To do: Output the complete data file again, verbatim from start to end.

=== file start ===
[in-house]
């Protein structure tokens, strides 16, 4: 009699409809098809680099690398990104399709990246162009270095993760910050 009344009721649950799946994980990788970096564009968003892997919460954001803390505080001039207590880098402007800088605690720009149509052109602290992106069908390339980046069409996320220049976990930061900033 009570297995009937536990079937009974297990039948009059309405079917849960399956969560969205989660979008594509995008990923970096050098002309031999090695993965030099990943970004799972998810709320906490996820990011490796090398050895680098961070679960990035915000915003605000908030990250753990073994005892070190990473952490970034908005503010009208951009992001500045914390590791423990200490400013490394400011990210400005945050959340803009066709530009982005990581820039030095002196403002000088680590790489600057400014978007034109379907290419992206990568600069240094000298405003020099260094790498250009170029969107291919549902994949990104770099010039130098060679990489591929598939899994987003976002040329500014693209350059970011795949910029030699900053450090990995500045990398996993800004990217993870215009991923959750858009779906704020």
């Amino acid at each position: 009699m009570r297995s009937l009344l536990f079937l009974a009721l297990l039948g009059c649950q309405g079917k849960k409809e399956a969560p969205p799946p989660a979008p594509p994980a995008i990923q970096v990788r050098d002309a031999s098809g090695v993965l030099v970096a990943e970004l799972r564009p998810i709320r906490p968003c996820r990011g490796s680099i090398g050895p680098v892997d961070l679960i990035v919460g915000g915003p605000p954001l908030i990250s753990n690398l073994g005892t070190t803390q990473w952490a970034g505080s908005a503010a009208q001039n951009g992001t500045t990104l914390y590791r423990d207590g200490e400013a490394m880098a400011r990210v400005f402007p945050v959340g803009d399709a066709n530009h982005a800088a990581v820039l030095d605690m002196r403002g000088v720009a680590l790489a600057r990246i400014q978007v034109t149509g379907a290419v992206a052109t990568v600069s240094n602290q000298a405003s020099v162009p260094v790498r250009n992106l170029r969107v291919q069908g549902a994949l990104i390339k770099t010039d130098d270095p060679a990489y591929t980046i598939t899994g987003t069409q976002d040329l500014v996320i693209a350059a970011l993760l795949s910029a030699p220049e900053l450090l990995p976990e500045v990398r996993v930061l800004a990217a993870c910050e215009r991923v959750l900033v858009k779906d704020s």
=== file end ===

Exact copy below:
[in-house]
């Protein structure tokens, strides 16, 4: 009699409809098809680099690398990104399709990246162009270095993760910050 009344009721649950799946994980990788970096564009968003892997919460954001803390505080001039207590880098402007800088605690720009149509052109602290992106069908390339980046069409996320220049976990930061900033 009570297995009937536990079937009974297990039948009059309405079917849960399956969560969205989660979008594509995008990923970096050098002309031999090695993965030099990943970004799972998810709320906490996820990011490796090398050895680098961070679960990035915000915003605000908030990250753990073994005892070190990473952490970034908005503010009208951009992001500045914390590791423990200490400013490394400011990210400005945050959340803009066709530009982005990581820039030095002196403002000088680590790489600057400014978007034109379907290419992206990568600069240094000298405003020099260094790498250009170029969107291919549902994949990104770099010039130098060679990489591929598939899994987003976002040329500014693209350059970011795949910029030699900053450090990995500045990398996993800004990217993870215009991923959750858009779906704020």
């Amino acid at each position: 009699m009570r297995s009937l009344l536990f079937l009974a009721l297990l039948g009059c649950q309405g079917k849960k409809e399956a969560p969205p799946p989660a979008p594509p994980a995008i990923q970096v990788r050098d002309a031999s098809g090695v993965l030099v970096a990943e970004l799972r564009p998810i709320r906490p968003c996820r990011g490796s680099i090398g050895p680098v892997d961070l679960i990035v919460g915000g915003p605000p954001l908030i990250s753990n690398l073994g005892t070190t803390q990473w952490a970034g505080s908005a503010a009208q001039n951009g992001t500045t990104l914390y590791r423990d207590g200490e400013a490394m880098a400011r990210v400005f402007p945050v959340g803009d399709a066709n530009h982005a800088a990581v820039l030095d605690m002196r403002g000088v720009a680590l790489a600057r990246i400014q978007v034109t149509g379907a290419v992206a052109t990568v600069s240094n602290q000298a405003s020099v162009p260094v790498r250009n992106l170029r969107v291919q069908g549902a994949l990104i390339k770099t010039d130098d270095p060679a990489y591929t980046i598939t899994g987003t069409q976002d040329l500014v996320i693209a350059a970011l993760l795949s910029a030699p220049e900053l450090l990995p976990e500045v990398r996993v930061l800004a990217a993870c910050e215009r991923v959750l900033v858009k779906d704020s």